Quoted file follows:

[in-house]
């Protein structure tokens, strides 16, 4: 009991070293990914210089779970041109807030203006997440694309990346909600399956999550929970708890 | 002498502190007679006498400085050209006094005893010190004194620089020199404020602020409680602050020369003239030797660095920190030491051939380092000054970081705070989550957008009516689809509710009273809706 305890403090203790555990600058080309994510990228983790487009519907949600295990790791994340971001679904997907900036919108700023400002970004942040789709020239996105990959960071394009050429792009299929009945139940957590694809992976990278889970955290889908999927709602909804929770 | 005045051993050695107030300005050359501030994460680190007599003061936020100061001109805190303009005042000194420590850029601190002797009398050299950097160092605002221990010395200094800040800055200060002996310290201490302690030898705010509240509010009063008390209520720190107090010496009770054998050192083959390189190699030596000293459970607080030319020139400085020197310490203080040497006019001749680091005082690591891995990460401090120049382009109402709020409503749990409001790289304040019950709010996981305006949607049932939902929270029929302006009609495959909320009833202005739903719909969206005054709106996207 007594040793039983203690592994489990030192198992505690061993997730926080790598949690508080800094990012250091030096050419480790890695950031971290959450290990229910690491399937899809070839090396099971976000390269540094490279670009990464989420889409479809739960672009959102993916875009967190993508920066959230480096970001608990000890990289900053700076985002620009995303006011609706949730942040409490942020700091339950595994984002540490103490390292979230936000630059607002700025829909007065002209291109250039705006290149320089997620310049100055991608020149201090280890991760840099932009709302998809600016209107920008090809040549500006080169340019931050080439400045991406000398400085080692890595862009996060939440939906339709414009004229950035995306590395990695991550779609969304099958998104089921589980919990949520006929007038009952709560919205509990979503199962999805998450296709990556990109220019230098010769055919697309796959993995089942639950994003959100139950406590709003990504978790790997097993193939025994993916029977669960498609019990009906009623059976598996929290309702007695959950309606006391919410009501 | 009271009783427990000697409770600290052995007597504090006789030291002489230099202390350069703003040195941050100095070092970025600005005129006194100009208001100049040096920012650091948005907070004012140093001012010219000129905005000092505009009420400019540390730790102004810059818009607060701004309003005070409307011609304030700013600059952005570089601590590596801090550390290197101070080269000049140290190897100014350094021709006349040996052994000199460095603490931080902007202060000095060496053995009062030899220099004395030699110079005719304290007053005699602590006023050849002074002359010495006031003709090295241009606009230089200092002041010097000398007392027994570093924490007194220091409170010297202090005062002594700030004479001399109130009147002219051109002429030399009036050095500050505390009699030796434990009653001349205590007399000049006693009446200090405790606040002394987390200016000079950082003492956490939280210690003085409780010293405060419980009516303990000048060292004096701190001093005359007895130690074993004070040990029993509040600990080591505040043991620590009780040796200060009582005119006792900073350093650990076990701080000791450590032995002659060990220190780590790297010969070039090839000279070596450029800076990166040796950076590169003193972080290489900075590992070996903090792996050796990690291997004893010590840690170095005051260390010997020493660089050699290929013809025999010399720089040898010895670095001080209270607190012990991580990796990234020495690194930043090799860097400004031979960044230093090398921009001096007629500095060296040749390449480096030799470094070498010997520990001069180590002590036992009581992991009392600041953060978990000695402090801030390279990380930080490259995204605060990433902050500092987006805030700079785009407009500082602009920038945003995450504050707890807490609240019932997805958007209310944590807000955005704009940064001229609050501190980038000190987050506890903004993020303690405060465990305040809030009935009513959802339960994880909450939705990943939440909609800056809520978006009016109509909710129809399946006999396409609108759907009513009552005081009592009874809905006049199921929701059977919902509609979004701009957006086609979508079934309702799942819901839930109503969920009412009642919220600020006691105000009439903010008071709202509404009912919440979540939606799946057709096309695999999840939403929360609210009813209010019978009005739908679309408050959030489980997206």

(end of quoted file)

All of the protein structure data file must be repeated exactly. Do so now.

[in-house]
């Protein structure tokens, strides 16, 4: 009991070293990914210089779970041109807030203006997440694309990346909600399956999550929970708890 | 002498502190007679006498400085050209006094005893010190004194620089020199404020602020409680602050020369003239030797660095920190030491051939380092000054970081705070989550957008009516689809509710009273809706 305890403090203790555990600058080309994510990228983790487009519907949600295990790791994340971001679904997907900036919108700023400002970004942040789709020239996105990959960071394009050429792009299929009945139940957590694809992976990278889970955290889908999927709602909804929770 | 005045051993050695107030300005050359501030994460680190007599003061936020100061001109805190303009005042000194420590850029601190002797009398050299950097160092605002221990010395200094800040800055200060002996310290201490302690030898705010509240509010009063008390209520720190107090010496009770054998050192083959390189190699030596000293459970607080030319020139400085020197310490203080040497006019001749680091005082690591891995990460401090120049382009109402709020409503749990409001790289304040019950709010996981305006949607049932939902929270029929302006009609495959909320009833202005739903719909969206005054709106996207 007594040793039983203690592994489990030192198992505690061993997730926080790598949690508080800094990012250091030096050419480790890695950031971290959450290990229910690491399937899809070839090396099971976000390269540094490279670009990464989420889409479809739960672009959102993916875009967190993508920066959230480096970001608990000890990289900053700076985002620009995303006011609706949730942040409490942020700091339950595994984002540490103490390292979230936000630059607002700025829909007065002209291109250039705006290149320089997620310049100055991608020149201090280890991760840099932009709302998809600016209107920008090809040549500006080169340019931050080439400045991406000398400085080692890595862009996060939440939906339709414009004229950035995306590395990695991550779609969304099958998104089921589980919990949520006929007038009952709560919205509990979503199962999805998450296709990556990109220019230098010769055919697309796959993995089942639950994003959100139950406590709003990504978790790997097993193939025994993916029977669960498609019990009906009623059976598996929290309702007695959950309606006391919410009501 | 009271009783427990000697409770600290052995007597504090006789030291002489230099202390350069703003040195941050100095070092970025600005005129006194100009208001100049040096920012650091948005907070004012140093001012010219000129905005000092505009009420400019540390730790102004810059818009607060701004309003005070409307011609304030700013600059952005570089601590590596801090550390290197101070080269000049140290190897100014350094021709006349040996052994000199460095603490931080902007202060000095060496053995009062030899220099004395030699110079005719304290007053005699602590006023050849002074002359010495006031003709090295241009606009230089200092002041010097000398007392027994570093924490007194220091409170010297202090005062002594700030004479001399109130009147002219051109002429030399009036050095500050505390009699030796434990009653001349205590007399000049006693009446200090405790606040002394987390200016000079950082003492956490939280210690003085409780010293405060419980009516303990000048060292004096701190001093005359007895130690074993004070040990029993509040600990080591505040043991620590009780040796200060009582005119006792900073350093650990076990701080000791450590032995002659060990220190780590790297010969070039090839000279070596450029800076990166040796950076590169003193972080290489900075590992070996903090792996050796990690291997004893010590840690170095005051260390010997020493660089050699290929013809025999010399720089040898010895670095001080209270607190012990991580990796990234020495690194930043090799860097400004031979960044230093090398921009001096007629500095060296040749390449480096030799470094070498010997520990001069180590002590036992009581992991009392600041953060978990000695402090801030390279990380930080490259995204605060990433902050500092987006805030700079785009407009500082602009920038945003995450504050707890807490609240019932997805958007209310944590807000955005704009940064001229609050501190980038000190987050506890903004993020303690405060465990305040809030009935009513959802339960994880909450939705990943939440909609800056809520978006009016109509909710129809399946006999396409609108759907009513009552005081009592009874809905006049199921929701059977919902509609979004701009957006086609979508079934309702799942819901839930109503969920009412009642919220600020006691105000009439903010008071709202509404009912919440979540939606799946057709096309695999999840939403929360609210009813209010019978009005739908679309408050959030489980997206």